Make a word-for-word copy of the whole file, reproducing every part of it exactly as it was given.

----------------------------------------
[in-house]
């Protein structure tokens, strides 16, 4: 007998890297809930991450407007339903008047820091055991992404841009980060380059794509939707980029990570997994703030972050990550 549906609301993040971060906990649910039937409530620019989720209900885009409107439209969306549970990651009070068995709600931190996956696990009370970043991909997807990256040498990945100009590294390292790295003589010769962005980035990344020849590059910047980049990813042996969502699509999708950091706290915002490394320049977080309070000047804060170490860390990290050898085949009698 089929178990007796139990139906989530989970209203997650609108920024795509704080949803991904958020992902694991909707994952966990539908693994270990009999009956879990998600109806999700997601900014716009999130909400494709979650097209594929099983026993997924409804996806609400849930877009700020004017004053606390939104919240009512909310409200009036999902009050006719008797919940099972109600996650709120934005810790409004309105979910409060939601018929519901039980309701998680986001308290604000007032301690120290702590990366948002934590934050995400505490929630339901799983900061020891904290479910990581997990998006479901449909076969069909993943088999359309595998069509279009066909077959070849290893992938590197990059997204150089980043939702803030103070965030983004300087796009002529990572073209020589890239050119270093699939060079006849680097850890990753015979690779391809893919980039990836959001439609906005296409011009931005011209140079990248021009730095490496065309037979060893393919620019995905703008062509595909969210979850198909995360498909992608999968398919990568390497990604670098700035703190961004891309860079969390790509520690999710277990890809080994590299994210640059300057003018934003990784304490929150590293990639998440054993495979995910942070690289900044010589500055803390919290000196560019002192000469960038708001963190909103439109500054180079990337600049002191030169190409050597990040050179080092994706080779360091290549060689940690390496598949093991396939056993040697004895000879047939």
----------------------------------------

[in-house]
């Protein structure tokens, strides 16, 4: 007998890297809930991450407007339903008047820091055991992404841009980060380059794509939707980029990570997994703030972050990550 549906609301993040971060906990649910039937409530620019989720209900885009409107439209969306549970990651009070068995709600931190996956696990009370970043991909997807990256040498990945100009590294390292790295003589010769962005980035990344020849590059910047980049990813042996969502699509999708950091706290915002490394320049977080309070000047804060170490860390990290050898085949009698 089929178990007796139990139906989530989970209203997650609108920024795509704080949803991904958020992902694991909707994952966990539908693994270990009999009956879990998600109806999700997601900014716009999130909400494709979650097209594929099983026993997924409804996806609400849930877009700020004017004053606390939104919240009512909310409200009036999902009050006719008797919940099972109600996650709120934005810790409004309105979910409060939601018929519901039980309701998680986001308290604000007032301690120290702590990366948002934590934050995400505490929630339901799983900061020891904290479910990581997990998006479901449909076969069909993943088999359309595998069509279009066909077959070849290893992938590197990059997204150089980043939702803030103070965030983004300087796009002529990572073209020589890239050119270093699939060079006849680097850890990753015979690779391809893919980039990836959001439609906005296409011009931005011209140079990248021009730095490496065309037979060893393919620019995905703008062509595909969210979850198909995360498909992608999968398919990568390497990604670098700035703190961004891309860079969390790509520690999710277990890809080994590299994210640059300057003018934003990784304490929150590293990639998440054993495979995910942070690289900044010589500055803390919290000196560019002192000469960038708001963190909103439109500054180079990337600049002191030169190409050597990040050179080092994706080779360091290549060689940690390496598949093991396939056993040697004895000879047939």